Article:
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Natural Gas Loses 6% for the Week: What's Behind the Drop?

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The U.S. Energy Department's weekly inventory release showed a larger-than-expected increase in natural gas supplies. The bearish injection, which was also higher than the five-year average, sparked a sell-off that left the U.S. benchmark with a loss of nearly 6% for the week.

A Triple-Digit Injection

Stockpiles held in underground storage in the lower 48 states rose by 102 billion cubic feet (Bcf) for the week ended Sep 20, above the guidance (of 93 Bcf gain). The increase was higher than the five-year (2014-2018) average net injection of 74 Bcf and last year’s addition of 51 Bcf for the reported week.

The latest rise in inventories puts total natural gas stocks at 3.205 trillion cubic feet (Tcf) - 444 Bcf (16.1%) above 2018 levels at this time but 47 Bcf (1.4%) under the five-year average.

Fundamentally speaking, total supply of natural gas averaged 97.5 Bcf per day, up 0.6% on a weekly basis as dry production inched up to 93.1 Bcf per day from 92.2 Bcf per day. Meanwhile, 7% less gas flowed into the country from Canada.

On the other hand, daily consumption was down 2.2% to 81.3 Bcf compared to 83.1 Bcf in the previous week primarily due to lower power sector demand driven by mild temperatures in the Northeast U.S. This was partly offset by increased deliveries to LNG export terminals and higher residential consumption.

Futures Move Lower

The natural gas futures market slumped following the bigger-than-expected climb in U.S. supplies, with the commodity posting a 5.9% weekly loss and erasing most of the steep gains over the past few weeks associated with warmer weather and higher cooling demand. Futures for November delivery also fell after weather updates showed forecasts of mild temperatures in a number of regions of the Lower 48 U.S. states that would hamper the demand for natural gas this upcoming winter heating season.

Strong Supply Growth to Outpace Increase in Demand

The demand for cleaner fuels and the commodity’s relatively lower price has catapulted natural gas' share of domestic electricity generation to 37%, from 25% in 2011. Moreover, new pipelines to Mexico, together with large-scale liquefied gas export facilities have meant that exports out of the U.S. are set for a quantum leap. Finally, higher consumption from industrial projects will likely ensure strong natural gas demand.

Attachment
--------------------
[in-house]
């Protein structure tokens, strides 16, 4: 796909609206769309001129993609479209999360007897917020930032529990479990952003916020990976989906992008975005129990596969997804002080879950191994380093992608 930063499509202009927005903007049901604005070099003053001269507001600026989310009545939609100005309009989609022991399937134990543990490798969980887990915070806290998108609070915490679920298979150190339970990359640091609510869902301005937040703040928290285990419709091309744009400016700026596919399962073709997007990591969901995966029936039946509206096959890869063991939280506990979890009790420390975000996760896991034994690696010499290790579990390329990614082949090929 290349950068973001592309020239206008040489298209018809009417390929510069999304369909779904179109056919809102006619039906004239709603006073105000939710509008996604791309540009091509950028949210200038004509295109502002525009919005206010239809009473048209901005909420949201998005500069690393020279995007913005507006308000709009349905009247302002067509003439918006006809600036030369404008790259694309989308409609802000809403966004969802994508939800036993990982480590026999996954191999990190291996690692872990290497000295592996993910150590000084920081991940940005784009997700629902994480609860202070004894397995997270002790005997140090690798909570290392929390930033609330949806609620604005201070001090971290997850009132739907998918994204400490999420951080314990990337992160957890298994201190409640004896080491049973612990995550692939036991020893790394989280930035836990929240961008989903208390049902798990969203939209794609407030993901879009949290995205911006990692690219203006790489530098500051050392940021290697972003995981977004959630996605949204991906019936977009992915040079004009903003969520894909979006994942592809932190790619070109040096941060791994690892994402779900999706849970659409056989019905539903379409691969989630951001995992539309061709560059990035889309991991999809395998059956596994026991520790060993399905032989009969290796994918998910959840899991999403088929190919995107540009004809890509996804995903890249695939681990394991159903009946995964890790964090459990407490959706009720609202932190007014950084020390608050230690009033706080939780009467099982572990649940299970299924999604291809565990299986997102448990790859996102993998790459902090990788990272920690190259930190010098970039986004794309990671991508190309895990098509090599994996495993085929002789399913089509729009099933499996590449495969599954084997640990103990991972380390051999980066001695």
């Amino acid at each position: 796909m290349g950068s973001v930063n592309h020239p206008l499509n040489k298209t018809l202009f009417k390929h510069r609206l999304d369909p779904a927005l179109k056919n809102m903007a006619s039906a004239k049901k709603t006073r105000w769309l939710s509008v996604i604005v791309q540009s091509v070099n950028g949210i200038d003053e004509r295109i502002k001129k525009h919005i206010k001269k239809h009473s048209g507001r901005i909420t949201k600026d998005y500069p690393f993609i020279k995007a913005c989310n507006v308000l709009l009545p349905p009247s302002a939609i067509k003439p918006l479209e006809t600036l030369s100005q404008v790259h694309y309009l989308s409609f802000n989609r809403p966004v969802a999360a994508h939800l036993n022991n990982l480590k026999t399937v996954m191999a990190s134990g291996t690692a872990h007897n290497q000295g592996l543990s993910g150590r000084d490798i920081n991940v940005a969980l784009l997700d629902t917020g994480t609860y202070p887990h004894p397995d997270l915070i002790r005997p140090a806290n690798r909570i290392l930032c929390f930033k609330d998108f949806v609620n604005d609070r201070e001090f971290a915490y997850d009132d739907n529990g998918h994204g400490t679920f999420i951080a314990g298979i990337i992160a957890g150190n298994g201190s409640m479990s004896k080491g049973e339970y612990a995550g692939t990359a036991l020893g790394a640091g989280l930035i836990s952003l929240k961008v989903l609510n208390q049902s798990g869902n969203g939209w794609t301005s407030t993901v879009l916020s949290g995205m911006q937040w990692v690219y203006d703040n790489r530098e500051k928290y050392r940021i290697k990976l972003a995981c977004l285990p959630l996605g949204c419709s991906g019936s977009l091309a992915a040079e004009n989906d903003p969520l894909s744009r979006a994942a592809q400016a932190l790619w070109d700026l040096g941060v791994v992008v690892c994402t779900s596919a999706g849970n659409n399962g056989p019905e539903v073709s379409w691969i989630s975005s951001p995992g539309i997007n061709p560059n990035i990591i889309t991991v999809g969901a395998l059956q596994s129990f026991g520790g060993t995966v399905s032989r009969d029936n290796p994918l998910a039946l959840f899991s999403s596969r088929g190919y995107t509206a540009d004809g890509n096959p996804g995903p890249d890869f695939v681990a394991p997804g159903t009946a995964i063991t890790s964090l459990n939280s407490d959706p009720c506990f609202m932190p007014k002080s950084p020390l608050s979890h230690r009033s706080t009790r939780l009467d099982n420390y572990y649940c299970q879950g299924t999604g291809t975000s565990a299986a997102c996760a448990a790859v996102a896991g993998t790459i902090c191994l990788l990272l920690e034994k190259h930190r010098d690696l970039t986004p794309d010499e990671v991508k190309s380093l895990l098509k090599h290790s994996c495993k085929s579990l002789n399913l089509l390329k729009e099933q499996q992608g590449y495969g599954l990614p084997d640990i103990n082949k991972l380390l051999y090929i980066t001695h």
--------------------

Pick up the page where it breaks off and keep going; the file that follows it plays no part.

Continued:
However, record high production in the United States and expectations for healthy growth through 2020 means that supply will keep pace with demand. Therefore, prices are likely to trade sideways but for weather-driven movements.

Investors Should Wait for a Better Time to Build a Position

Natural gas might experience short-lived surge based on positive weather forecasts but any powerful turnaround looks unlikely at the moment. With gas output in the lower 48 states recently hitting a record 92.8 Bcf per day, there is little room for prices to improve meaningfully from their current levels of around $2.4 per MMBtu.

The bearish natural gas fundamentals and its seasonal nature is responsible for the understandable reluctance on investors’ part to dip their feet into these stocks. In fact, the commodity fell to lows not seen since May 2016 last month.

Moreover, most natural gas-heavy upstream companies like EQT Corporation (EQT - Free Report) , SilverBow Resources, Inc. (SBOW - Free Report) , Cabot Oil & Gas Corporation (COG - Free Report) , Montage Resources Corporation (MR - Free Report) , Gulfport Energy Corporation (GPOR - Free Report) , Southwestern Energy Company (SWN - Free Report) etc. carry a Zacks Rank #3 (Hold), which means that investors should preferably wait for a better entry point.

You can see the complete list of today’s Zacks #1 Rank (Strong Buy) stocks here.

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